Yes. While page size can be a red flag for real performance issues, if you care about user experience, you need to take a closer look at how your pages are built to see if the size and complexity of your pages actually affect how fast your site feels to your users.

It's not enough to look at crude metrics like total requests and size. You need to know:

  • How many of your requests are blocking requests?
  • If your page contains blocking requests, how many of them occur in the critical rendering path? That is, how many blocking requests are there before key page metrics like Start Render and Largest Contentful Paint?
  • How many of your potentially problematic requests come from third parties, and how do you maintain visibility into how they're performing?
  • Are the most important images on your page the first images to render? How quickly do they show up?

Amazon is a good example of a site that serves large, fast pages, as you can see in this recent look at our Retail Page Speed Benchmarks:

In the waterfall chart for this test run, you can see why the Amazon home page ranks fastest for Start Render. There's only a small number of resources on the critical rendering path, and they're all highly optimized. 

So, despite the fact that the page contains 459 requests and weighs in at 4,412 KB – far beyond the median sizes shared above...

...the page has a Start Render time of 0.4 seconds, a Largest Contentful Paint time of 0.63 seconds, and a Last Painted Hero time of 3.4 seconds.

To recap: yes, you can have pages that are large and fast, but you need to be mindful of the critical rendering path. 

How much content should you be serving?

Having said all that, making your pages as small as possible is in the best interest of your users who don't have access to fast networks and devices. Alex Russell suggests these per-page content targets for 2023:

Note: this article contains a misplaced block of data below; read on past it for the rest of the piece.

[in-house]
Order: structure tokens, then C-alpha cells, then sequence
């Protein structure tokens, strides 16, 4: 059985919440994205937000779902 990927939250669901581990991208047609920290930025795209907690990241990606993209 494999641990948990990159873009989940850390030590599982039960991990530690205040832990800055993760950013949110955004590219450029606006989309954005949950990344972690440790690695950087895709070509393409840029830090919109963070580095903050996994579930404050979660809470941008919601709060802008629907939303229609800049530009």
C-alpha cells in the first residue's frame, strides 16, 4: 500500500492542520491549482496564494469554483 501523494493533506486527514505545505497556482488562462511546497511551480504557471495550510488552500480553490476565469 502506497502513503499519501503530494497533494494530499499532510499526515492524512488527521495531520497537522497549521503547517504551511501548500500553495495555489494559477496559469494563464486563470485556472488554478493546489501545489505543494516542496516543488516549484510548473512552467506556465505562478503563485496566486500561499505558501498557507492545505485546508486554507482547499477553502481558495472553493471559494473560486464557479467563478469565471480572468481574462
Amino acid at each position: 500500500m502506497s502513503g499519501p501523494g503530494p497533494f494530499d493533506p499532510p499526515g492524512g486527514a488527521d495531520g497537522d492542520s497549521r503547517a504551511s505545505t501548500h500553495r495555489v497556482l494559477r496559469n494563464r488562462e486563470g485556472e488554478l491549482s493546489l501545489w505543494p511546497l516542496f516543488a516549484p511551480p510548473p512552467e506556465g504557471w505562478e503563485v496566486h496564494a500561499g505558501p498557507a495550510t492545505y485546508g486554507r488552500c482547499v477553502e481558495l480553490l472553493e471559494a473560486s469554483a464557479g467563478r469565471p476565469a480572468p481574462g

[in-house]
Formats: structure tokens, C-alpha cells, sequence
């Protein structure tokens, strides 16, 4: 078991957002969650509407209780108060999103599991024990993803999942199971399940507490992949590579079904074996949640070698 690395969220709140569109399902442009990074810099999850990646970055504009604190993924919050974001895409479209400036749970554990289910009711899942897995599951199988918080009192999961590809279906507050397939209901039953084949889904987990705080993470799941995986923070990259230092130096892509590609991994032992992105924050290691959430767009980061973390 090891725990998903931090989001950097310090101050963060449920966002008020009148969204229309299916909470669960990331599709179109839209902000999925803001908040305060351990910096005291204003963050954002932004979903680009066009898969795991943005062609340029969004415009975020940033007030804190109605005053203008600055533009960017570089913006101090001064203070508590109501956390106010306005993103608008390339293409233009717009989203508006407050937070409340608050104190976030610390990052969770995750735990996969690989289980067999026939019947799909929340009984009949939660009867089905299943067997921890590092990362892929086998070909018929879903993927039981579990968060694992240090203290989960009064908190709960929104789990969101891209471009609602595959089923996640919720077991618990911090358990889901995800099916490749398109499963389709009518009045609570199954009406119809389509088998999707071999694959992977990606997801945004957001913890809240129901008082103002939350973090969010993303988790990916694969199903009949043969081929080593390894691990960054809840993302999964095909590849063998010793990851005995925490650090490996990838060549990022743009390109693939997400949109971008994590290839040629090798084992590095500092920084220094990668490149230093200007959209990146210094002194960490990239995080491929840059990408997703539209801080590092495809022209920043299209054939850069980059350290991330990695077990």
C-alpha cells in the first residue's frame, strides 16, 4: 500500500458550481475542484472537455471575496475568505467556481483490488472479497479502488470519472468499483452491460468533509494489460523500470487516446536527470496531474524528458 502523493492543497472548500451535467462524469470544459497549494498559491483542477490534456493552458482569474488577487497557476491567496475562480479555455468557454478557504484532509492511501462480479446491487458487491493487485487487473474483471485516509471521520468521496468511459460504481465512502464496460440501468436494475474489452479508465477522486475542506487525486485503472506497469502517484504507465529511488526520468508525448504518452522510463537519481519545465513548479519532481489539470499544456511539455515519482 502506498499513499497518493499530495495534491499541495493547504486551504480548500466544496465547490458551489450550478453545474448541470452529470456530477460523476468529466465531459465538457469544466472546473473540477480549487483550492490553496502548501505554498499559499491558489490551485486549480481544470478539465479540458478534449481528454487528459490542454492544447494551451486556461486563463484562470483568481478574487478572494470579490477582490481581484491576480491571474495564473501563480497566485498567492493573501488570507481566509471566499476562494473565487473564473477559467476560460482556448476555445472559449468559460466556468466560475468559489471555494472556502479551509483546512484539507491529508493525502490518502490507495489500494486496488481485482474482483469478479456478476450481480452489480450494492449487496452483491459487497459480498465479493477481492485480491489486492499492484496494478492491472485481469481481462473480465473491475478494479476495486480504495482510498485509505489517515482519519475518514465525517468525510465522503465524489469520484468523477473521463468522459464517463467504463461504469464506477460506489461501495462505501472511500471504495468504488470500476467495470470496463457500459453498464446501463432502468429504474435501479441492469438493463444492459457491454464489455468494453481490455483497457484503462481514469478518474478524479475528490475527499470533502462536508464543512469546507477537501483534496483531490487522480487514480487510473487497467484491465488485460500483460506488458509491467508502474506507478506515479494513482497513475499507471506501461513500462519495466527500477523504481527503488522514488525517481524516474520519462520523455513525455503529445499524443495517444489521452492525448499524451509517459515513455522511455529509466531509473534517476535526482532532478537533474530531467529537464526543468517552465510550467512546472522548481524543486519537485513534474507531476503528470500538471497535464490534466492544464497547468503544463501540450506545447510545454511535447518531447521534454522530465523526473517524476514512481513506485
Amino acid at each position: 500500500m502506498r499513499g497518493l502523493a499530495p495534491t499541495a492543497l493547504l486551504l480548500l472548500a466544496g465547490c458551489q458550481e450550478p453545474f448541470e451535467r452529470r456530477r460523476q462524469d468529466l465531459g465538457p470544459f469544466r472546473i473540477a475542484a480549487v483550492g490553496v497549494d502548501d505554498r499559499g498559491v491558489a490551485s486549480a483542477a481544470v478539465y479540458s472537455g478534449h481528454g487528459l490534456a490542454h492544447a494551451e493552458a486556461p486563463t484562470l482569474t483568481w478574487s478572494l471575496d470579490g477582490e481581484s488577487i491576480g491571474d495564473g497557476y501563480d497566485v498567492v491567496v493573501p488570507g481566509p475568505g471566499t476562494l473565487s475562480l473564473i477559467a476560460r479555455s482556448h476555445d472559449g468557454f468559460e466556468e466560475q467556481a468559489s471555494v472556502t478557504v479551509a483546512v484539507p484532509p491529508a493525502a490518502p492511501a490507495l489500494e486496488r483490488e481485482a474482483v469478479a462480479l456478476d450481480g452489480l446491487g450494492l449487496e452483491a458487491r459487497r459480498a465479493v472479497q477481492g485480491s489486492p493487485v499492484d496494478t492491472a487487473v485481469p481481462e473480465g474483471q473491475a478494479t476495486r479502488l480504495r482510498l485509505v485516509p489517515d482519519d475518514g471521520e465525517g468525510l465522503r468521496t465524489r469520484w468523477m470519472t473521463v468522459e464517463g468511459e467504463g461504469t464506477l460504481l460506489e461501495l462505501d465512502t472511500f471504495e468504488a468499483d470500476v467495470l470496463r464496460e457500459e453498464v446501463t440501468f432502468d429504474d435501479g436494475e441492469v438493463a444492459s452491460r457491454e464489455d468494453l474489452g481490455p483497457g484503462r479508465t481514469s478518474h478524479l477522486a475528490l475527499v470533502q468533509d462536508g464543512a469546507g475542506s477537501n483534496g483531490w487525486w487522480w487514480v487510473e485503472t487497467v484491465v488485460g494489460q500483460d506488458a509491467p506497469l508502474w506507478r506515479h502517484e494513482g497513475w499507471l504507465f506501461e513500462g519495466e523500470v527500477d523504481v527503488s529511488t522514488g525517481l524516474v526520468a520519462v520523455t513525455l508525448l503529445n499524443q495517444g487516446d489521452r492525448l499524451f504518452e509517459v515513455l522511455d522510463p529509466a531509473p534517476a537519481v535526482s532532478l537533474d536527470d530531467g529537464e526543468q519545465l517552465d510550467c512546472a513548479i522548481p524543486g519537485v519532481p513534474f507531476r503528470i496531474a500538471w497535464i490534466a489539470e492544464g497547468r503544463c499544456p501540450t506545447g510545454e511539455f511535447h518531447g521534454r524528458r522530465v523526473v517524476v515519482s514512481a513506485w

• 150 KB of HTML, CSS, images, and render-blocking font resources
  • No more than 300-350 KB of JavaScript

Are these targets aggressive? Yes. Will you be able to meet them? Possibly not. But as the saying goes, don't let perfect be the enemy of good.


I meet with so many people who build and optimize websites. When we investigate how their pages are built, I routinely witness surprise at spotting things like ghost scripts, huge unoptimized images, and blocking resources they weren't aware of. These are smart people. The problem isn't them – it's the scale of their sites, the speed of their release cycles, and the number of people who touch each page.

We're never going to get our lean, pre-1999, under-1MB web pages back. But we can regain control over the pages we have today.

1. Understand the critical rendering path for each page

Your pages probably have a some dead weight on them, and some of that weight is unoptimized. Too much stuff means you can't see the forest for the trees. The key to a good user experience is quickly delivering the most important content first. Here are some great resources for analyzing and optimizing the critical rendering path.

2. Make sure everyone who touches a page understands the performance impact of what they do

All the fancy performance monitoring tools in the world can't help you if you don't have a strong performance culture at your organization. Here are some tips and best practices to help on that journey.

3. Use performance budgets to fight regression

Page bloat happens when people stop paying attention. Pages need to be monitored consistently over time. Integrating performance testing into your CI/CD process is a great way to fight regression, especially if you combine this with creating performance budgets. By creating performance budgets for key metrics – such as Start Render, Largest Contentful Paint, and various page size and weight metrics – you can get alerted when they go out of bounds. 

4. Don't assume hardware and networks will mitigate page bloat

Increased page size and complexity is not fully mitigated by faster devices and networks, or by our hard-working browsers. Clearly we need to keep talking about it. We need to understand how ever-growing pages work against us. And we need to have strategies in place to understand and manage our pages.

5. Don't forget to monitor longtail performance

While some of your users may have newer devices and speedy networks, not all are this lucky. If you're using a real user monitoring tool, keep an eye on your performance metrics at the 75th and 95th percentiles so you have an understanding of your site's less-than-optimal performance. 

Questions or feedback?

I'd love to hear your thoughts and insights. If you're interested in tracking page size and complexity for your own site, we'd love to have you try SpeedCurve for free!